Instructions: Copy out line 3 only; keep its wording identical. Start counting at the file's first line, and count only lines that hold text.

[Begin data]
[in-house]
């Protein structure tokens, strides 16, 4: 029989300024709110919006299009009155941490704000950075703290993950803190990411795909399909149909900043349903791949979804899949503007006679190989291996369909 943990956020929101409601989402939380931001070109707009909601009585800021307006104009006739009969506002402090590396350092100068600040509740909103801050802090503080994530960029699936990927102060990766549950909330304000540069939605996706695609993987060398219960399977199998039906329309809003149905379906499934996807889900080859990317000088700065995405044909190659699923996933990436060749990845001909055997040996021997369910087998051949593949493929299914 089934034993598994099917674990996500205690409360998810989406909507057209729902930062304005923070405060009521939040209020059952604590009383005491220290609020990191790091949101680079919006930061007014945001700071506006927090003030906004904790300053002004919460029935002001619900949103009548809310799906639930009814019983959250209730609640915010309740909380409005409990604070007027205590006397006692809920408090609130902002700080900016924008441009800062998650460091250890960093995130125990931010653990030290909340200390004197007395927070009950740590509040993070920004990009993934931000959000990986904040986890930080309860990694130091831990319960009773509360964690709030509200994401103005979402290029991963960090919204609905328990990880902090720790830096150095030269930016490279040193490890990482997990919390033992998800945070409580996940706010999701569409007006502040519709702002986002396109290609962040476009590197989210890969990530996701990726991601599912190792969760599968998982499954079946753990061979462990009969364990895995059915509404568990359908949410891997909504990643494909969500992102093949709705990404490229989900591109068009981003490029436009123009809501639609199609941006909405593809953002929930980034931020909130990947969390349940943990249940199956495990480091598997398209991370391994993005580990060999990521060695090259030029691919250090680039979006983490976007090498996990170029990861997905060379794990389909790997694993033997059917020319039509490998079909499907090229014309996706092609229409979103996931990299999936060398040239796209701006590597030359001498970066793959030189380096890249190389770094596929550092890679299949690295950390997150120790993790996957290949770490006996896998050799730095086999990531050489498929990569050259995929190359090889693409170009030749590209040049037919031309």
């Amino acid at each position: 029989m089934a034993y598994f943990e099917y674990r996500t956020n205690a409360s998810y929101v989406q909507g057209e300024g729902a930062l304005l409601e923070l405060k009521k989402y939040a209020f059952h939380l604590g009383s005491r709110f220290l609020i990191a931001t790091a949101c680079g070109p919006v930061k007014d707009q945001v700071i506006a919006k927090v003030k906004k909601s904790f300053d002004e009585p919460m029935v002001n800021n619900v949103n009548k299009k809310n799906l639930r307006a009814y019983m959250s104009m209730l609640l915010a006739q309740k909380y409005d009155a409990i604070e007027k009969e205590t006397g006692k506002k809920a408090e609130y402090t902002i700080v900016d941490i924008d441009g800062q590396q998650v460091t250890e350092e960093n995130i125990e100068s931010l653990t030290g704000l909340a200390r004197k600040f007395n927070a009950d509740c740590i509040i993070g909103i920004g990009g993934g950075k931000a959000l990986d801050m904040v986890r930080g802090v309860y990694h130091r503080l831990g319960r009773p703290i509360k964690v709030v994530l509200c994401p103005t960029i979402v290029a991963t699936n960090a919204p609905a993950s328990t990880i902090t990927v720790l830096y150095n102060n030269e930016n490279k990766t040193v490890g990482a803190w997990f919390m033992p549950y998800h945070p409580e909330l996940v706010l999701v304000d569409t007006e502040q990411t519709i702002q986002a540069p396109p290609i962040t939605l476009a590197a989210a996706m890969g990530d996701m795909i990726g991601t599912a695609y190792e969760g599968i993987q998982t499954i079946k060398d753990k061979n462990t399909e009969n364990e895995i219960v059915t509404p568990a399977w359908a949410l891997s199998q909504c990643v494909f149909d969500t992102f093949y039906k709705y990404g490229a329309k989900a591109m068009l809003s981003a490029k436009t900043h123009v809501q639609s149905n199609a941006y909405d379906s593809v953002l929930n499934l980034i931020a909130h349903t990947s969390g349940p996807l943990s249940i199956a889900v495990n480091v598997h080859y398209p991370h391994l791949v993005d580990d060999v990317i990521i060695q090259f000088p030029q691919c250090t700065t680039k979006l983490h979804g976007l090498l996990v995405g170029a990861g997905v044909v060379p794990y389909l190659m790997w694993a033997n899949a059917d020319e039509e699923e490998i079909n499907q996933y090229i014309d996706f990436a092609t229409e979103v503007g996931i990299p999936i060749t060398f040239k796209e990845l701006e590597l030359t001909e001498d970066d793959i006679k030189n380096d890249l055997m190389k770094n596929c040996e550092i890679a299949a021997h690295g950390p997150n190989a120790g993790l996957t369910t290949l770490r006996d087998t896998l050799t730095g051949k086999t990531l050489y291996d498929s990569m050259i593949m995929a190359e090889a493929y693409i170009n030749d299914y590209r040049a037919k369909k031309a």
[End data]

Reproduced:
């Amino acid at each position: 029989m089934a034993y598994f943990e099917y674990r996500t956020n205690a409360s998810y929101v989406q909507g057209e300024g729902a930062l304005l409601e923070l405060k009521k989402y939040a209020f059952h939380l604590g009383s005491r709110f220290l609020i990191a931001t790091a949101c680079g070109p919006v930061k007014d707009q945001v700071i506006a919006k927090v003030k906004k909601s904790f300053d002004e009585p919460m029935v002001n800021n619900v949103n009548k299009k809310n799906l639930r307006a009814y019983m959250s104009m209730l609640l915010a006739q309740k909380y409005d009155a409990i604070e007027k009969e205590t006397g006692k506002k809920a408090e609130y402090t902002i700080v900016d941490i924008d441009g800062q590396q998650v460091t250890e350092e960093n995130i125990e100068s931010l653990t030290g704000l909340a200390r004197k600040f007395n927070a009950d509740c740590i509040i993070g909103i920004g990009g993934g950075k931000a959000l990986d801050m904040v986890r930080g802090v309860y990694h130091r503080l831990g319960r009773p703290i509360k964690v709030v994530l509200c994401p103005t960029i979402v290029a991963t699936n960090a919204p609905a993950s328990t990880i902090t990927v720790l830096y150095n102060n030269e930016n490279k990766t040193v490890g990482a803190w997990f919390m033992p549950y998800h945070p409580e909330l996940v706010l999701v304000d569409t007006e502040q990411t519709i702002q986002a540069p396109p290609i962040t939605l476009a590197a989210a996706m890969g990530d996701m795909i990726g991601t599912a695609y190792e969760g599968i993987q998982t499954i079946k060398d753990k061979n462990t399909e009969n364990e895995i219960v059915t509404p568990a399977w359908a949410l891997s199998q909504c990643v494909f149909d969500t992102f093949y039906k709705y990404g490229a329309k989900a591109m068009l809003s981003a490029k436009t900043h123009v809501q639609s149905n199609a941006y909405d379906s593809v953002l929930n499934l980034i931020a909130h349903t990947s969390g349940p996807l943990s249940i199956a889900v495990n480091v598997h080859y398209p991370h391994l791949v993005d580990d060999v990317i990521i060695q090259f000088p030029q691919c250090t700065t680039k979006l983490h979804g976007l090498l996990v995405g170029a990861g997905v044909v060379p794990y389909l190659m790997w694993a033997n899949a059917d020319e039509e699923e490998i079909n499907q996933y090229i014309d996706f990436a092609t229409e979103v503007g996931i990299p999936i060749t060398f040239k796209e990845l701006e590597l030359t001909e001498d970066d793959i006679k030189n380096d890249l055997m190389k770094n596929c040996e550092i890679a299949a021997h690295g950390p997150n190989a120790g993790l996957t369910t290949l770490r006996d087998t896998l050799t730095g051949k086999t990531l050489y291996d498929s990569m050259i593949m995929a190359e090889a493929y693409i170009n030749d299914y590209r040049a037919k369909k031309a």